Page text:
- It is made by mixing pounded ammonia carbonate with pure nitric acid, which has been diluted with half its volume of water so long as there is effervescence and a tiny amount of carbonate is left in the liquor at the end.
- The solution has concentrated to the point that its boiling point exceeds 250 degrees Celsius and a drop of it solidifies on a cool glass plate
- To produce nitrous oxide, a quantity of this salt is placed in a retort and heated with a charcoal coffee, the diffused heat of which is preferable to the heat of the lamp.
- The salt boils at a temperature of fewer than 340 degrees Celsius and begins to decompose, releasing nitrous oxide and water.
- Because cold water absorbs much of this gas, nitrous oxide should be collected in a gasometer or a gas holder filled with water that is about 90 degrees. The entire salt decomposes in the same way, and nothing is left in the retort.
- Nitrous oxide is also created when the salt nitrogen sulphate of ammonia is dissolved in weak nitric acid, however, the following steps do not provide the gas in a pure state.
Uses of Nitrous Oxide (N2O)
- As an oxidizer, it is utilised in rocket motors.
- It’s used as a food ingredient and as a propellant for aerosol sprays.
- It’s a material utilised in the production of semiconductors.
- It is used as an analgesic and anaesthetic in medicine.
- It is employed as a flavouring agent.
- It is used as a fuel additive in motorsports.
- It’s a dental filling.
- It is used in the production of chemicals.
- It’s a surgical instrument.
Nitric oxide (NO)
Nitric oxide, also known as NO, is a colourless gas.
It is one of the most important nitrogen oxides. Nitric oxide is a free radical, meaning it contains an unpaired electron. Nitric oxide is also a heteronuclear diatomic molecule, a type of molecule studied in the early modern period that gave rise to theories of chemical bonding.
Preparation of Nitric oxide (NO)
In the Ostwald process, nitric oxide is produced commercially by oxidizing ammonia at 750–900 °C with platinum as a catalyst:
4NH3 + 5O2 → 4NO + 6H2O
Commercially, nitric oxide is produced by oxidizing ammonia at 750–900 °C with platinum as a catalyst in the Ostwald process:
N2 + O2 → 2NO
Question 1: What does nitric acid taste like?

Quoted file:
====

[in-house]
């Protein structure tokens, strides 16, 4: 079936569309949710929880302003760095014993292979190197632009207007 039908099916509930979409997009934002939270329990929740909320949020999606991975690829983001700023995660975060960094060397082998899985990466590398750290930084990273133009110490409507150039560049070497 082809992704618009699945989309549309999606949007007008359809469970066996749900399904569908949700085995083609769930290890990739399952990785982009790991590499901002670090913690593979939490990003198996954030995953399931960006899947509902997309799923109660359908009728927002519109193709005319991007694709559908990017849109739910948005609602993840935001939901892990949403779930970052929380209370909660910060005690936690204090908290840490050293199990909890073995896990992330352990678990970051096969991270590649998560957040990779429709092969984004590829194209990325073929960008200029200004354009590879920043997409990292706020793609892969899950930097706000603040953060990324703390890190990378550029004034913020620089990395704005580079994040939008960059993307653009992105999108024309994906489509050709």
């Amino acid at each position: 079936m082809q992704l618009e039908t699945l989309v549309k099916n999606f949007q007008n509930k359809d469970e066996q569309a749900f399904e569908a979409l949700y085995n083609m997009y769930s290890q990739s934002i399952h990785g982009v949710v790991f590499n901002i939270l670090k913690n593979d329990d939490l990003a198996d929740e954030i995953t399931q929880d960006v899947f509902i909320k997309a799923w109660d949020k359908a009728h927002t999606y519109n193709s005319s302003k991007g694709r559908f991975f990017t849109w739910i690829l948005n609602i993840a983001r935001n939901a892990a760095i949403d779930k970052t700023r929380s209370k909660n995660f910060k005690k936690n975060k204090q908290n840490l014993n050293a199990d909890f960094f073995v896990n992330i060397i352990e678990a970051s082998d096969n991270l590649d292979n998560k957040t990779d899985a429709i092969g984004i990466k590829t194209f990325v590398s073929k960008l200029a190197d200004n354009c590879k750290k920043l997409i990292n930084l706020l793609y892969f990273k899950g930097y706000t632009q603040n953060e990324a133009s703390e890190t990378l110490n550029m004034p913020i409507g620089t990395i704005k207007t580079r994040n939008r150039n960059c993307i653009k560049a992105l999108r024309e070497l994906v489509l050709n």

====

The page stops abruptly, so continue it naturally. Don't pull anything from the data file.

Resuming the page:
Nitric acid is a strong acid with acidic properties. A pH of less than 7, a bitter taste, and sometimes a violent reaction to other metals are examples of such properties. HNO3 is the chemical formula for nitric acid. Nitric acid is a colourless, white liquid that is extremely corrosive.
Question 2: What metals will nitric acid dissolve?
Nitric acid oxidises some metals and alloys; however, gold and platinum are not oxidised when struck by concentrated nitric acid, and certain metals are passivated. These metals can be dissolved using an acid mixture or a dilute nitric solution.
Question 3: What does nitrogen dioxide do?
The main effect of breathing in high levels of nitrogen dioxide is an increased risk of respiratory disorders. Nitrogen dioxide irritates the lungs’ lining, lowering immunity to lung infections. Wheezing, coughing, colds, pneumonia, and bronchitis can all result from this.
Question 4: Does nitrogen dioxide cause global warming?
The two most toxic and dangerous nitrogen oxides are nitric oxide and nitrogen dioxide. Nitrous oxide, also known as “laughing gas,” is a greenhouse gas that contributes to global warming.
Question 5: Is nitrogen dioxide heavier than air?
Nitric oxide is quickly oxidised in the air at high concentrations to produce nitrogen dioxide. Expositions. Because nitrogen dioxide is heavier than air, it can cause asphyxiation in poorly ventilated, sealed, or low-lying areas. At room temperature, the gases are nitrogen dioxide and nitric oxide.